Newstalk: Jonathan Healy talks to Karl Deeter about the new Code of Conduct on Mortgage Arrears (CCMA) 27th June 2013

Jonathan Healy asked for for some thoughts on the new code of conduct for mortgage arrears which came out on the 27th of June. We made a submission on the proposed changes but think that they went beyond what was a reasonable trade off, the use of autodiallers are still allowed, and taking people off trackers (as opposed to changing margins) is also going to be allowed but it hinges on ‘sustainability’ which is an undefined word.

The closing comment that the ‘most toxic bank in the country has the word ‘central’ in front of it’ is not a lightly made charge, in light of the disastrous financial bailout of our banks the weight of responsibility on the people who should have been keeping watch is immeasurable.

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FLAC thoughts on new CCMA, are they well thought out?

I can’t help but feel disappointment when I hear that FLAC are calling for banks to be highly limited in their ability to make unsolicited contact to resolve issues with debtors. This was widely reported (audio clip here), but doesn’t go on to state why it’s good, bad, or why it may need to be changed, the suggesting isn’t coming out of thin air.

Our thoughts are that pragmatism must win out, a level of limiting power along with a corresponding engagement and non- harassment policy is possible. Our submission to the Central Bank (below) attempts crudely to consider this.

The TD Stephen Donnelly reported in the Sunday Independent that he had constituents who were being harassed by the banks and that the use of auto-diallers was a part of that. This didn’t count as unsolicited contact because under the precise rules of the Code of Conduct on Mortgage Arrears calling a person then not leaving a message doesn’t count as ‘contact’.

At the same time it …

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Short Sale Loans or Negative Equity Loans

We were asked to make a presentation to the Department of Finance’s ‘Expert Group on Mortgage Arrears’ which is made up of the main interest groups and representative bodies in finance and housing. This firm has long been an advocate of market oriented solutions (short sales, moving paper etc.). However, in Ireland there are several issues.

Firstly, short-sales are not possible because of the manner in which recourse to the loan exists, it is on the person and not just the asset, this gives no incentive to lenders to accept a short sale except for people who are already financially strong, our debt laws also work against the borrower.

Secondly, as a shareholder in the banks it may not be in the interest of the shareholder (taxpayer) to bail out the individual, personally I don’t want to continue to shoulder costs for anybody, not our banks, borrowers or anybody else, I want taxes to go toward vital services and not much else. Any scheme should be revenue neutral or profitable.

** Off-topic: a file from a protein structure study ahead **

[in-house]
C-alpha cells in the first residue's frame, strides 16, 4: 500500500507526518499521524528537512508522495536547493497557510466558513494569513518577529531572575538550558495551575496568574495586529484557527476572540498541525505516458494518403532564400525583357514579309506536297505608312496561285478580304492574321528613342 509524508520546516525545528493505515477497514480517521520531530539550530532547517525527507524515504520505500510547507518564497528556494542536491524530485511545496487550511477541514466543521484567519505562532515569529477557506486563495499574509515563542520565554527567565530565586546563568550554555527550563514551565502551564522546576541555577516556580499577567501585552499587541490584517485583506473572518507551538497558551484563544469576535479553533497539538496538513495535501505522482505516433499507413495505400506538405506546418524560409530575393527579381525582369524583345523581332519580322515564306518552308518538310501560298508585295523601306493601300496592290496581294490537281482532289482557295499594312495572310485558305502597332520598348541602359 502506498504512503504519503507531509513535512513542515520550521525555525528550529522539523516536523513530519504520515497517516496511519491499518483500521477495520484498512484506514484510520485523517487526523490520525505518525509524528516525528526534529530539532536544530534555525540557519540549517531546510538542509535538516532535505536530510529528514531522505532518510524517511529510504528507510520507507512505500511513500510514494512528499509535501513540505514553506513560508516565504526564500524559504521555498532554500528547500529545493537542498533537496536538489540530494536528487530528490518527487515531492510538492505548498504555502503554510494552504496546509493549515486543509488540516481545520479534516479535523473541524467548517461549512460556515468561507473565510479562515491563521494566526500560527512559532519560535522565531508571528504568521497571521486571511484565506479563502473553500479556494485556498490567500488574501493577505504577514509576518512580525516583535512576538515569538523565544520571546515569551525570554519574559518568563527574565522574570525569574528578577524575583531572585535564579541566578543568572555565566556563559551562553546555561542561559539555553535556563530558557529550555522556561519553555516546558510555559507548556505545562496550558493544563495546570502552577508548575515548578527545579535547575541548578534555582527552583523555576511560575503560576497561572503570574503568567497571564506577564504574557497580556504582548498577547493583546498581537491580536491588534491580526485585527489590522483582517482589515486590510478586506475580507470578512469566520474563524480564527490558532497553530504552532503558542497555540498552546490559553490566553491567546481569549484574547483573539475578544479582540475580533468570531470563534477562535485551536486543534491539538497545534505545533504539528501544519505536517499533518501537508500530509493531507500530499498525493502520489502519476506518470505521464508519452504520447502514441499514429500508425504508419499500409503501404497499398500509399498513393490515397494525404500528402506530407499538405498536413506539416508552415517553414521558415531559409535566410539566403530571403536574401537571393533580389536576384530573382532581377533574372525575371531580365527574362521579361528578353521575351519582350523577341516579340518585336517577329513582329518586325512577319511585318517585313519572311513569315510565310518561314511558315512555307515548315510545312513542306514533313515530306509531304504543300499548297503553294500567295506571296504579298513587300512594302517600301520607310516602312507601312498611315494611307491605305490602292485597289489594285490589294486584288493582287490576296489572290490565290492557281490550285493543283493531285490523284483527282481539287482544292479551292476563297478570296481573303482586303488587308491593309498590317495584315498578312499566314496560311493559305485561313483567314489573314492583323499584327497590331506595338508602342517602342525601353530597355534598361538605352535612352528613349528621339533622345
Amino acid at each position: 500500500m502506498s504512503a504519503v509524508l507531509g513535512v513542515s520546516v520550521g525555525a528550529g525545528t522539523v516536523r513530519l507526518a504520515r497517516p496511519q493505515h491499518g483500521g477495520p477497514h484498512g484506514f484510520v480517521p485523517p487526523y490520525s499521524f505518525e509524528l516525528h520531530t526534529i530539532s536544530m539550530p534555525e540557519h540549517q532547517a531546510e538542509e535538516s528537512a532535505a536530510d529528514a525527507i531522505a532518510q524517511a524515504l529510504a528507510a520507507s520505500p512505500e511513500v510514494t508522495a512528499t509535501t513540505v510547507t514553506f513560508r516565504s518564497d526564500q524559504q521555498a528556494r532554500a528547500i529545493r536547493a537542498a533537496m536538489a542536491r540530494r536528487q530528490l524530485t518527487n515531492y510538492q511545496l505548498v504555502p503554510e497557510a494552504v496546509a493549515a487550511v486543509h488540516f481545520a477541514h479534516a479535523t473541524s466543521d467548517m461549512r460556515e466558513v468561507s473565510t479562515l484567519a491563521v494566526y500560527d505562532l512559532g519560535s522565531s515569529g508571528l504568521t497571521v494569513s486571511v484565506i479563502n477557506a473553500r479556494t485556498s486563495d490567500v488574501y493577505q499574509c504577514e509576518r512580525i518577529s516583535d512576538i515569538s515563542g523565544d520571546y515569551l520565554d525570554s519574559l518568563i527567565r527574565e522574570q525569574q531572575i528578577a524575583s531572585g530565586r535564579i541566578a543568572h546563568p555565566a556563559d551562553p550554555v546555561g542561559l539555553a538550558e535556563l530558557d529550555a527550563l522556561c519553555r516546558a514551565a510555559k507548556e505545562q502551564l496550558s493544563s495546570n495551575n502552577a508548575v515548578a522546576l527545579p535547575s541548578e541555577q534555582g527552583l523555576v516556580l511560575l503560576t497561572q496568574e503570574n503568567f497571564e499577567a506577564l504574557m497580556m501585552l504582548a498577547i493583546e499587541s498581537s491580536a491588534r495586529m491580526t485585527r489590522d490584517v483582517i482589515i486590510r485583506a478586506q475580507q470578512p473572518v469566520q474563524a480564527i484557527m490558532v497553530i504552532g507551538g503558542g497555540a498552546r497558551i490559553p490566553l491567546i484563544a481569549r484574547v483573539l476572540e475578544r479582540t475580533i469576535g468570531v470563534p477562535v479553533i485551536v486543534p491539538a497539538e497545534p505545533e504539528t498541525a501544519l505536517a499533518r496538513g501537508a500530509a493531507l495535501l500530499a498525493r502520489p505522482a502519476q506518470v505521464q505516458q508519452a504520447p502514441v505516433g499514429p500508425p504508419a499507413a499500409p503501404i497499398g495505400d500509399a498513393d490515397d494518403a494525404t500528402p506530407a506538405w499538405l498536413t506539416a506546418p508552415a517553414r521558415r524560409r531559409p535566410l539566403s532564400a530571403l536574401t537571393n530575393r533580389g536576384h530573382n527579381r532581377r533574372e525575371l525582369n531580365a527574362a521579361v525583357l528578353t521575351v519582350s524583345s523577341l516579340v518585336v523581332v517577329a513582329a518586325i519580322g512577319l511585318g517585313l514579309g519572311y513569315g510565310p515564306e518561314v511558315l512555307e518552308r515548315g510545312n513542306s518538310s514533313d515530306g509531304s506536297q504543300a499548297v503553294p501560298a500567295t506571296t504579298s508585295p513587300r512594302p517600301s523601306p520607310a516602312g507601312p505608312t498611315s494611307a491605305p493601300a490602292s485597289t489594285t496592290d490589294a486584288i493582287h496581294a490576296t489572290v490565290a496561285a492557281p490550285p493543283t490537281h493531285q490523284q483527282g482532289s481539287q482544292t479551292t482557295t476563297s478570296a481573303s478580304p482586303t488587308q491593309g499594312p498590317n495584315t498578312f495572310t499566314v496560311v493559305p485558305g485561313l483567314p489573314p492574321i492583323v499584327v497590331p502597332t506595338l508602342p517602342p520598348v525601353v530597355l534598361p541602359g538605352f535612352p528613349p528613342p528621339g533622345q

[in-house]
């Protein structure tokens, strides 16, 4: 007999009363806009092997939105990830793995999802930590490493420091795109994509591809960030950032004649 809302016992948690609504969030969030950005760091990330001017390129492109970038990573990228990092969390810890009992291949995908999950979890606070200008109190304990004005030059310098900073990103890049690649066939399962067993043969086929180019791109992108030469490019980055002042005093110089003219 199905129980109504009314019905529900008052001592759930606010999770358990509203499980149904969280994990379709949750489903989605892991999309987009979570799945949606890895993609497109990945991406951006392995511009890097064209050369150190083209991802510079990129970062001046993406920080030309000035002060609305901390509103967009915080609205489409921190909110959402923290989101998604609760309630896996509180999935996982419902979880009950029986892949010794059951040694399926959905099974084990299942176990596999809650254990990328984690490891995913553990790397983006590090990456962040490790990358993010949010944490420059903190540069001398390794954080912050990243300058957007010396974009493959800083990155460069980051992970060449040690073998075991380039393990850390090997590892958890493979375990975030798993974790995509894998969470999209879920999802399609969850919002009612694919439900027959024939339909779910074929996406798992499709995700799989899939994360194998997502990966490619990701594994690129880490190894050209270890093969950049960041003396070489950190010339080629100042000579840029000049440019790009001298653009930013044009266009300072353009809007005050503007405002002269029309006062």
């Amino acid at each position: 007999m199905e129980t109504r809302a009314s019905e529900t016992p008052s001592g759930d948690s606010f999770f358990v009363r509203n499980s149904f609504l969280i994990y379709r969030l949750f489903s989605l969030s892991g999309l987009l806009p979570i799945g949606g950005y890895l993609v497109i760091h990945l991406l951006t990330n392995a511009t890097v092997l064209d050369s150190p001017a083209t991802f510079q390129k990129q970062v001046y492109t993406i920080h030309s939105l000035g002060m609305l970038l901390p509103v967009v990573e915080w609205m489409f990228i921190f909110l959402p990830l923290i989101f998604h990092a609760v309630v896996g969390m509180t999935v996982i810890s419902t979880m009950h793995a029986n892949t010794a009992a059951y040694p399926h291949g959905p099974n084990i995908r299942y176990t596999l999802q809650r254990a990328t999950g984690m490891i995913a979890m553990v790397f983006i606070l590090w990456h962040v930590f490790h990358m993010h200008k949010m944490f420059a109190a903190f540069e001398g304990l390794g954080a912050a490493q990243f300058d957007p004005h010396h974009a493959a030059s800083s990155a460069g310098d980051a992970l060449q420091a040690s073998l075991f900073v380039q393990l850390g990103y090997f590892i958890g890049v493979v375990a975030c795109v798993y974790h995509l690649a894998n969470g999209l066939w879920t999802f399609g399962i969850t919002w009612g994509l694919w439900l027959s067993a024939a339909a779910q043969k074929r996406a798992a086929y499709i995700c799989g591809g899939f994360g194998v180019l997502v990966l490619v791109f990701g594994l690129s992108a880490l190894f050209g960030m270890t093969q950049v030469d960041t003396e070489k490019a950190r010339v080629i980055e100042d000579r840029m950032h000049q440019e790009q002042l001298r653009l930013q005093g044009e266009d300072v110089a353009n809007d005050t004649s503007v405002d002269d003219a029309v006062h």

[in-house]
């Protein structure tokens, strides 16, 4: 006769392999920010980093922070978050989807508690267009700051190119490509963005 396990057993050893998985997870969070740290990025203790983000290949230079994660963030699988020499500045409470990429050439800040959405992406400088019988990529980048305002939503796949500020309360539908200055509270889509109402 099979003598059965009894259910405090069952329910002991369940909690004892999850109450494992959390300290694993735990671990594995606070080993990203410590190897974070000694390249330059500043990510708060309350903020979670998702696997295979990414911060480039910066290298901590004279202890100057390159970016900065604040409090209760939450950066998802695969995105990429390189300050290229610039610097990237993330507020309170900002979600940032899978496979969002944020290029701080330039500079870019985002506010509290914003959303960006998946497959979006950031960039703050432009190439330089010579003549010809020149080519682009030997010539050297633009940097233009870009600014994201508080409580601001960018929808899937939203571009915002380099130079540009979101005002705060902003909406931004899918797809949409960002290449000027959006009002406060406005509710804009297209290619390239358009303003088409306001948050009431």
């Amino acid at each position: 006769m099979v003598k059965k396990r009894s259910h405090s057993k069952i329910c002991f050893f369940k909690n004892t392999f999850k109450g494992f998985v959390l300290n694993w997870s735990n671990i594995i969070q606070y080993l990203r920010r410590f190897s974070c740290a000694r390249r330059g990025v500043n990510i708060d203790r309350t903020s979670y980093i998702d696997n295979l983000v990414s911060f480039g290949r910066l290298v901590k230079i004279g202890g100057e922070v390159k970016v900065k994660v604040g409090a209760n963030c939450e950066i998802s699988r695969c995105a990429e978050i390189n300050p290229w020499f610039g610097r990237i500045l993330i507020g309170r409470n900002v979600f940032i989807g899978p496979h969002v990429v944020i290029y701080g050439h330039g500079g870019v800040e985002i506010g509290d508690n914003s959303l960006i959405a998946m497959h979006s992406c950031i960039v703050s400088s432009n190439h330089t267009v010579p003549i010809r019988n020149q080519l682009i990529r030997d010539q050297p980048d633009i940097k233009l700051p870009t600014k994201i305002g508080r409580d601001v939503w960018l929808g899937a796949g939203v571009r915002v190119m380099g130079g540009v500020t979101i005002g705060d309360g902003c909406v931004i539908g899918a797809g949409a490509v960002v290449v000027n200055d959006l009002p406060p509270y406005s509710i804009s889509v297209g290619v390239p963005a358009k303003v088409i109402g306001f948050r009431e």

That is where the idea …

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Difficulties with mortgage repayments?

The Irish Bankers Federation has produced a guide for people who may be having difficulty in servicing their mortgage. This is a timely publication and relevant to many consumers. We previously published our Repossession Guide in early 2009 but it doesn’t cover the new Code of Conduct for Mortgage Arrears 2010 and the IBF one does.

Ultimately much of the information is common sense with some of the Code of Conduct being applied, having said that, it is vital to understand and utilise the information contained in the guide if you find yourself in difficulty, as this may be the only thing standing between you and a pointless repossession. Losing your home is one thing, doing it unnecessarily is another.

There is a wider question in Ireland about how we are going to solve our mortgage mess, the figures of houses in serious arrears continue to increase and forbearance cannot become a long …

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Synopsis of the ‘Code of Conduct on Mortgage Arrears’ February 2010

The Financial Regulator recently brought out a new code of conduct for mortgage arrears, the full length eight page document is here.

The code applies to: all of the regulated mortgage lenders in the state (this includes the sub-prime lenders), as well as all mortgage lenders operating here via other EU states (eg: Leeds Building Soc.)

It applies to consumers only, and only in respect of their principle private residence in the state. The code should be treated as an extension of the Consumer Protection Code.

Scope: The code covers finance for primary homes, lenders must adopt flexible procedures that aim to assist the borrower as far as possible. It sets out what the lenders must do in an arrears case but allows repossession where the code is not appropriate (fraud, breach of contract, abandonment). It doesn’t relieve the borrower from their duties to repay

Legal Background: S117 of the Central Bank Act 1989

Avoiding an arrears problem: Once …

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